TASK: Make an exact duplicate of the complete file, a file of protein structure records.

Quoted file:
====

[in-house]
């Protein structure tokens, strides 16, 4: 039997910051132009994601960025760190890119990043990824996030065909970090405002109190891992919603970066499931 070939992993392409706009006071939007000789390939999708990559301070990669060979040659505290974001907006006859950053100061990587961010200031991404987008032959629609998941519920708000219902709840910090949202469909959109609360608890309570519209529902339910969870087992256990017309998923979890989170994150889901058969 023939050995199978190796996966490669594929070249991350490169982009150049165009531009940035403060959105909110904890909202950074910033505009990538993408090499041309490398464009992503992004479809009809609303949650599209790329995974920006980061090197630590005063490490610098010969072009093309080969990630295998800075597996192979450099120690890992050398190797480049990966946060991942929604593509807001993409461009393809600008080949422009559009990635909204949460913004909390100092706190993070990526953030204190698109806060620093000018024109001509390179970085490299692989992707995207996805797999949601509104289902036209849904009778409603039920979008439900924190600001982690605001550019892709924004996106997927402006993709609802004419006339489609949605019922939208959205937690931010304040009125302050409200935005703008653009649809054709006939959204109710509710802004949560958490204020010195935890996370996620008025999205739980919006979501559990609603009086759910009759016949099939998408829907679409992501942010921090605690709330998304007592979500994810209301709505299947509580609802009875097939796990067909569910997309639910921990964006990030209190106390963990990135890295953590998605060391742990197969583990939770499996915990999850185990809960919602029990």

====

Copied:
[in-house]
């Protein structure tokens, strides 16, 4: 039997910051132009994601960025760190890119990043990824996030065909970090405002109190891992919603970066499931 070939992993392409706009006071939007000789390939999708990559301070990669060979040659505290974001907006006859950053100061990587961010200031991404987008032959629609998941519920708000219902709840910090949202469909959109609360608890309570519209529902339910969870087992256990017309998923979890989170994150889901058969 023939050995199978190796996966490669594929070249991350490169982009150049165009531009940035403060959105909110904890909202950074910033505009990538993408090499041309490398464009992503992004479809009809609303949650599209790329995974920006980061090197630590005063490490610098010969072009093309080969990630295998800075597996192979450099120690890992050398190797480049990966946060991942929604593509807001993409461009393809600008080949422009559009990635909204949460913004909390100092706190993070990526953030204190698109806060620093000018024109001509390179970085490299692989992707995207996805797999949601509104289902036209849904009778409603039920979008439900924190600001982690605001550019892709924004996106997927402006993709609802004419006339489609949605019922939208959205937690931010304040009125302050409200935005703008653009649809054709006939959204109710509710802004949560958490204020010195935890996370996620008025999205739980919006979501559990609603009086759910009759016949099939998408829907679409992501942010921090605690709330998304007592979500994810209301709505299947509580609802009875097939796990067909569910997309639910921990964006990030209190106390963990990135890295953590998605060391742990197969583990939770499996915990999850185990809960919602029990």